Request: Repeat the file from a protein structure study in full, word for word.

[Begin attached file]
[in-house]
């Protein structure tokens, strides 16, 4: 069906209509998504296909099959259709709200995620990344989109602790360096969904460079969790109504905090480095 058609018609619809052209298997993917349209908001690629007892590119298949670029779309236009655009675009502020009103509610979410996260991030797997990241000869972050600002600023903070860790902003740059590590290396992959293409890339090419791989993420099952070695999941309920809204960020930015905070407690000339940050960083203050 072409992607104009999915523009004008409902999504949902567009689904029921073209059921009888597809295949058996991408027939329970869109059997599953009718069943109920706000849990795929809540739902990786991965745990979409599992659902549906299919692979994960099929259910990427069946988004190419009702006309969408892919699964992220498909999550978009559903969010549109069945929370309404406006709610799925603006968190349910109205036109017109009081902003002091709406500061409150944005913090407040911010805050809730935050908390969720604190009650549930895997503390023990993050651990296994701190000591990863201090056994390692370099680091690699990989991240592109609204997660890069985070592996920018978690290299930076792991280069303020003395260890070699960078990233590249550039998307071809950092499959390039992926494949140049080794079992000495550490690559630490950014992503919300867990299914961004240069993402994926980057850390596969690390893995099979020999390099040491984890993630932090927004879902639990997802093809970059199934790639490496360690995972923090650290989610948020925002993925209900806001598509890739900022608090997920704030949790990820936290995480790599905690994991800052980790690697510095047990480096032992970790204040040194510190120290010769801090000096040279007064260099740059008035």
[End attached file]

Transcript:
[in-house]
């Protein structure tokens, strides 16, 4: 069906209509998504296909099959259709709200995620990344989109602790360096969904460079969790109504905090480095 058609018609619809052209298997993917349209908001690629007892590119298949670029779309236009655009675009502020009103509610979410996260991030797997990241000869972050600002600023903070860790902003740059590590290396992959293409890339090419791989993420099952070695999941309920809204960020930015905070407690000339940050960083203050 072409992607104009999915523009004008409902999504949902567009689904029921073209059921009888597809295949058996991408027939329970869109059997599953009718069943109920706000849990795929809540739902990786991965745990979409599992659902549906299919692979994960099929259910990427069946988004190419009702006309969408892919699964992220498909999550978009559903969010549109069945929370309404406006709610799925603006968190349910109205036109017109009081902003002091709406500061409150944005913090407040911010805050809730935050908390969720604190009650549930895997503390023990993050651990296994701190000591990863201090056994390692370099680091690699990989991240592109609204997660890069985070592996920018978690290299930076792991280069303020003395260890070699960078990233590249550039998307071809950092499959390039992926494949140049080794079992000495550490690559630490950014992503919300867990299914961004240069993402994926980057850390596969690390893995099979020999390099040491984890993630932090927004879902639990997802093809970059199934790639490496360690995972923090650290989610948020925002993925209900806001598509890739900022608090997920704030949790990820936290995480790599905690994991800052980790690697510095047990480096032992970790204040040194510190120290010769801090000096040279007064260099740059008035």